23 November 2011

This week, our new column on eye health and food looks at diabetes and eye health.

Dr Fong: I’m feeling depressed. Post-raya holiday blues and overwork is part of it, but the main reason is because one of my young adult diabetic patients has gone blind in one of his eyes.

I have been treating his diabetic retinopathy for the past year, and despite all my best efforts, his vision has continued to get worse.

Diabetes is probably the most serious medical issue facing Malaysians today. The figures are frightening. More than 20% of our population has diabetes, and this figure is projected to increase by another 50% in the next 20 years.

One of the more serious complications of diabetes is diabetic retinopathy. This is bleeding from small blood vessels at the back of the eye, and occurs in one out of three diabetic patients.

Further growth and bleeding from the retinal vessels can be prevented by early laser treatment and this is needed for 10% of diabetic patients with retinopathy.

Diabetic patients can also get macular oedema or swelling of the centre of the retina.

The macula is the most sensitive part of our eye and is used for seeing sharp images. Macular oedema causes more blindness in the working diabetic population than retinopathy itself. This is treated with gentle laser and drug injections into the eye. About 10% of diabetic patients can get macular oedema, and often, also have concurrent diabetic retinopathy. Retinal detachment and glaucoma are two other serious eye complications of diabetes that requires surgery to treat them.

A national screening programme for diabetic retinopathy is the most cost-effective to prevent blindness in our diabetic population. These patients essentially have digital photographs of their retina taken in the local hospital or clinic and the images are sent remotely for grading by an eye doctor or trained grader.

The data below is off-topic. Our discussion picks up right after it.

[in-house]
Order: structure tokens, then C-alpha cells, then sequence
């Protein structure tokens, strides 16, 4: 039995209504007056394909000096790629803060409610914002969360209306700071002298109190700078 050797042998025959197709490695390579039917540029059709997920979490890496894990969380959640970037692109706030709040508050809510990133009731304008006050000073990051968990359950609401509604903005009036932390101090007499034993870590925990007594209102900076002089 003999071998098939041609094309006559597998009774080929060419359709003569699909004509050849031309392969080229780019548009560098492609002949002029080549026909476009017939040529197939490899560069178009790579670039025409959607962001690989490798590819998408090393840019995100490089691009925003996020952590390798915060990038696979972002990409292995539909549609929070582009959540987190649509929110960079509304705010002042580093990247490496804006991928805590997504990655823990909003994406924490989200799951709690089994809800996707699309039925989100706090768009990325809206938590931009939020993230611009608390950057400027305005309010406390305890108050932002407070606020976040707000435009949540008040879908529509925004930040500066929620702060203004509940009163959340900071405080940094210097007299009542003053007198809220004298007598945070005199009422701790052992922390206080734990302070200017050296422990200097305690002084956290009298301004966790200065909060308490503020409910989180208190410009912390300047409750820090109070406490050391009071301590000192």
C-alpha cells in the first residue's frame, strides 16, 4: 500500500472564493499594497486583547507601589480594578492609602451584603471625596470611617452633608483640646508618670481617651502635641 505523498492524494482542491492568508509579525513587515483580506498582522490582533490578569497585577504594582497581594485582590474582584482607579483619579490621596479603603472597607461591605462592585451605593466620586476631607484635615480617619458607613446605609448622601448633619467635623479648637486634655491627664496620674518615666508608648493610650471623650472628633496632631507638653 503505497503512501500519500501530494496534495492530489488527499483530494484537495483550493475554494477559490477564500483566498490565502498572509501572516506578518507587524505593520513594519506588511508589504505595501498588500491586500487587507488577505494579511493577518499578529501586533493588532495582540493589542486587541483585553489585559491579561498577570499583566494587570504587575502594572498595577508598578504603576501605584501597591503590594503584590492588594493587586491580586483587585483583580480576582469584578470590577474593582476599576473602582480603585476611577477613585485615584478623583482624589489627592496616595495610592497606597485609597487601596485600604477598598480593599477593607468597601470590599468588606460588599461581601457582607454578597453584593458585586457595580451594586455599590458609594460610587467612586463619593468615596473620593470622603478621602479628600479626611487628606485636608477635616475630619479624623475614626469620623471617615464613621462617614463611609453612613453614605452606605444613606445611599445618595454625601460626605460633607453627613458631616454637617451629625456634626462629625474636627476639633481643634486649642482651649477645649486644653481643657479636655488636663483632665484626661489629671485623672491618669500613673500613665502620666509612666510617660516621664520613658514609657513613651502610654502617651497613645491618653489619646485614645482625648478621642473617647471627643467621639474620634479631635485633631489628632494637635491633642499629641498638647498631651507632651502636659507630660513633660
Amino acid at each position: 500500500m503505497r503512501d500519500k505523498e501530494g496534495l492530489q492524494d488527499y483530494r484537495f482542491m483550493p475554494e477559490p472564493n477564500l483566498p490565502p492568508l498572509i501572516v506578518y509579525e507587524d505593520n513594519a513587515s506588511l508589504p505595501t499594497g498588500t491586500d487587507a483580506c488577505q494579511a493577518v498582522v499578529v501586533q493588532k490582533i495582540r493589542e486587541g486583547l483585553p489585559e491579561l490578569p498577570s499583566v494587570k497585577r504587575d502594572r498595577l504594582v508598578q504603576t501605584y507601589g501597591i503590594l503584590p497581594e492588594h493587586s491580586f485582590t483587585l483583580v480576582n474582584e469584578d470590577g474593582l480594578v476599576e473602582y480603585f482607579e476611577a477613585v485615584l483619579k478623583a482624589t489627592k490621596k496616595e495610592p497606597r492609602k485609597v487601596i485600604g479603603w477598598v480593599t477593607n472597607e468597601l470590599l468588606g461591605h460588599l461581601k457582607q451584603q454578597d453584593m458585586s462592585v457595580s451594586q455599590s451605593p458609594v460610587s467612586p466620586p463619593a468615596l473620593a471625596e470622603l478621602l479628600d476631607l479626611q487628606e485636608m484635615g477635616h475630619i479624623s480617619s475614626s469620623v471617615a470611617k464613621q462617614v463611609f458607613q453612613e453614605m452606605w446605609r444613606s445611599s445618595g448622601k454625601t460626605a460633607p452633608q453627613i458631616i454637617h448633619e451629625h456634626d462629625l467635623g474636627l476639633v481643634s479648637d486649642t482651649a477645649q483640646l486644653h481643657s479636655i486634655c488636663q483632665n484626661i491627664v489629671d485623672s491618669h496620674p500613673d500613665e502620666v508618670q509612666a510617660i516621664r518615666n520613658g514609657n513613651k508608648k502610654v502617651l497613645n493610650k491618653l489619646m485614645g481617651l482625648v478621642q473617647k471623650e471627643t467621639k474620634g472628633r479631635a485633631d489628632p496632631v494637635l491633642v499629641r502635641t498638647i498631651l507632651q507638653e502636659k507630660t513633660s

Patients with signs of proliferative diabetic retinopathy or macula oedema seen on their photos can then be sent to their local eye department for prompt treatment.

Many stakeholders were consulted about the guidelines for diabetic eye screening and I am very excited about this new proposal. This would be money well spent by our government.

Prevention is better than cure and diabetic retinopathy is one disease that illustrates this. I hope that our government will focus on developing a viable national screening programme for diabetic retinopathy. This will save much more money in the long term as we will allow active working diabetic patients to continue working and contributing to our economy.

To prevent blindness from diabetes, we need good and consistent control of the blood sugar levels. Blood pressure and lipid level control are also very important.

We all know the obvious steps that must be taken to prevent complications from diabetes, but the barriers are many. These barriers include cultural and social issues that prevent good diabetic control like stigma associated with needles, excess sugar in our diet, lack of access to regular exercise, and lack of a national eye screening programme.

Chui Hoong: How do you take charge of your diet? Carbohydrates are our main source of energy. Too much carbohydrate in the diet can raise your blood sugar levels too high. Current studies have shown that consistency in day-to-day carbohydrate intake improves blood sugar levels. This means, having two bowls of nasi lemak for lunch today and cutting back to ½ bowl of white rice the next day to make up is not advisable.

It is best to spread your carbohydrate intake evenly throughout the day. Do not skip meals. This prevents high and low blood sugar levels.

Eating at regular intervals helps control hunger and prevents overeating at the next meal. If you monitor your blood sugar levels regularly, you will be able to identify patterns in your diet – what triggers high sugar levels – and avoid it.

Enjoy a variety of fruit, vegetables and wholegrains. These foods are good sources of fibre which helps to lower total cholesterol levels.

Fat does not raise blood sugar levels, but can lead to being overweight. Excess body weight can raise blood sugar levels.

A high-fat diet also increases your risk of heart disease.

This article was published in www.thestar.com.my on 2 October 2011